That set the stage for Stout to make the trip east over Thanksgiving weekend to join Norwich, Middlebury and Plattsburgh in the prestigious Primelink tournament. This year’s edition was hosted by Norwich at Kreitzberg Arena and received nothing but praise from Watkins.

“The experience was awesome,” he said. “We did not imagine we were going to be treated as well as we were. We knew it was going to be a good experience but we were treated wonderfully by absolutely everybody.

“[The arena] is beautiful. The whole setup was just great: A wonderful banquet, a beautiful part of the country, and nice people. Everyone was very pleasant to us and I can’t say enough about the way we were treated.”

Unfortunately for Stout, the off-ice treatment was not indicative of the rude awakening Norwich had in line for the Blue Devils in their opener, as the home Cadets opened up a 3-0 lead in the opening period before ultimately dropping a 9-1 shellacking on the Blue Devils. Stout was outshot 53-14 in the contest.

“The bottom line is that we didn’t play very well,” Watkins said of the Norwich game. “After that first night I watched the film and was like ‘who is this team?’ We just stood around and got beat by a very good Norwich team.”

Seeking redemption in the consolation game against Middlebury, the Blue Devils got off to a much better start as they outshot the Panthers 13-7 in the opening frame and tallied three times. Unfortunately for Stout, however, it also conceded three goals in the period.

The Panthers scored once in the second period and added three more in the third while not conceding Stout another en route to a 7-3 win. Between the two games, the Blue Devils were outscored 16-4 and outshot 91-40.

“Overall we just didn’t play very well. Were we good enough to beat either team? I don’t know. I don’t think we are good enough to beat Norwich and I think if we had shown up and played hard we would have had a chance to beat Middlebury,” Watkins said.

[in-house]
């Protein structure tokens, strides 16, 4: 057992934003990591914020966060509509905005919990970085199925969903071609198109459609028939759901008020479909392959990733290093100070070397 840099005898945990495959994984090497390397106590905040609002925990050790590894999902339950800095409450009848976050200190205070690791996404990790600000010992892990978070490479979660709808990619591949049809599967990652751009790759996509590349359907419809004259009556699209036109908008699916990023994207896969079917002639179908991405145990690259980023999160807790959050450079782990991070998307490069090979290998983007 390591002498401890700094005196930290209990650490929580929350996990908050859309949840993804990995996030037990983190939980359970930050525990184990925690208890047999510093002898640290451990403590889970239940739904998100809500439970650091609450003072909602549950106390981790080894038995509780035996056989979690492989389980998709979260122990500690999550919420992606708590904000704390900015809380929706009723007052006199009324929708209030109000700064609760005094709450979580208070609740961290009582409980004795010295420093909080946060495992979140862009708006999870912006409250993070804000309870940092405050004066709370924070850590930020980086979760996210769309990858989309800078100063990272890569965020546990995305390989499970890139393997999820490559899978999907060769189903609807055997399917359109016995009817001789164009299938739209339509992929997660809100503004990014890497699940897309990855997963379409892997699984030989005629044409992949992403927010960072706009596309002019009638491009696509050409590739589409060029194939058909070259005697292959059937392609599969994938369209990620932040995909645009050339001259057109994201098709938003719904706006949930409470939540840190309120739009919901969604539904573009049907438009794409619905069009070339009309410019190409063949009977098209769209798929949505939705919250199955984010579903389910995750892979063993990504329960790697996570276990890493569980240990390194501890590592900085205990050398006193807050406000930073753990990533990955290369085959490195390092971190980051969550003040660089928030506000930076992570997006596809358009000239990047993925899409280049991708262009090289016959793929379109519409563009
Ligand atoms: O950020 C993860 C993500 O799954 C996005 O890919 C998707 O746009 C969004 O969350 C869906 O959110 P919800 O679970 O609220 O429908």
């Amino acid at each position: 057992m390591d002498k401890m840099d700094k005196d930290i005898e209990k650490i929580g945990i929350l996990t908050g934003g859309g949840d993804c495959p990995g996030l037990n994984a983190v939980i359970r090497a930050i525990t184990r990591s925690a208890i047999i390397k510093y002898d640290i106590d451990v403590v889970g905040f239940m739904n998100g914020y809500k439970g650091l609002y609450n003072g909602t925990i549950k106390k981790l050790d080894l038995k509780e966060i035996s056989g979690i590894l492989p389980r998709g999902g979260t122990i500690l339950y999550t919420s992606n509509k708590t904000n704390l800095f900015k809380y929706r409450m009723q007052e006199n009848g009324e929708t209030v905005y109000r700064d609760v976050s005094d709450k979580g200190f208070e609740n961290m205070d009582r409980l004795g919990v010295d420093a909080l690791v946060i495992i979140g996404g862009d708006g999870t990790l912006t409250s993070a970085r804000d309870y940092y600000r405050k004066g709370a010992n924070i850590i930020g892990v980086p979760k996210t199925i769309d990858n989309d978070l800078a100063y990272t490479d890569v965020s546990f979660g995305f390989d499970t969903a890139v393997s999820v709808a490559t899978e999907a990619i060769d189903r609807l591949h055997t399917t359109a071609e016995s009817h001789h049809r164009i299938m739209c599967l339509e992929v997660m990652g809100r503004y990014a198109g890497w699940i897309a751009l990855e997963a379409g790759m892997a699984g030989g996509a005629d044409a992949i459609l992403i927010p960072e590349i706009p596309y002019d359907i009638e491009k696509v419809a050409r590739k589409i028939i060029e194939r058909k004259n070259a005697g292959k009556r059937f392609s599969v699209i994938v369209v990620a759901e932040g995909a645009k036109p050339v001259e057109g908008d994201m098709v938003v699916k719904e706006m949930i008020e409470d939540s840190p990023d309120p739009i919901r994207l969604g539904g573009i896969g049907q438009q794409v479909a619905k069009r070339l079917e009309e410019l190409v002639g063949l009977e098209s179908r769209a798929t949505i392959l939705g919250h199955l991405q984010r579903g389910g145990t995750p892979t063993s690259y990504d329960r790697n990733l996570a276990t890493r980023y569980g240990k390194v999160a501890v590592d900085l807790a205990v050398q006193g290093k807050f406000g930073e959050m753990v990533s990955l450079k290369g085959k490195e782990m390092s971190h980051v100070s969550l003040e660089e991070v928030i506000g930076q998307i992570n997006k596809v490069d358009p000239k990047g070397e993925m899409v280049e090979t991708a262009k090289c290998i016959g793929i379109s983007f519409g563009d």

The Blue Devils struggled a bit the following week as well, notching only one point in a league series with UW-Eau Claire but responded in their final series prior to winter break with a road sweep over rival River Falls.

After the layoff, they resumed NCHA action with a road series at Superior and walked away from that one with four points as well. The four straight league wins left Stout at 6-3-3 in the NCHA — good for third in the league and a mere two points back of St. Scholastica for second.

“Our league is pretty darn good right now and to go into a weekend and get some points on the road is big. I look at the River Falls and Superior series and we got eight points on the road. That’s huge,” Watkins said.

While their 6-3-3 record in the NCHA has the Blue Devils in position for playoff home ice, it’s somewhat peculiar that they only hold a 3-4 mark in non-conference play, including a pair of losses to Augsburg and Gustavus Adolphus three weeks ago.

“We’ve got some new kids and with six of our better guys out we’ve had to find out what some of these other kids can do,” Watkins said. “We’ve played some lineups one some nights that, looking back, probably weren’t our best lineup.

“We were in a position after losing a few games that we weren’t getting into the [NCAA] tournament because of our record. We’ve got to be playing really well down the stretch here so you want to start trying to develop things that can help us out, so we maybe did some things in the non-conference games we wouldn’t have done in a conference game.”

Stout was the lucky recipient of a NCHA bye a week ago, though they did square off in a non-conference tilt with St. Olaf last weekend. It was no mere non-conference game, however, as it was played at the Xcel Energy Center, home of the NHL’s Minnesota Wild, as part of Hockey Day Minnesota, a statewide event aimed at celebrating the hockey culture of the state.

The Blue Devils ultimately won the game, 3-2, but the memories of playing in a venue like the Xcel will likely persist far longer than those of the one goal non-conference win.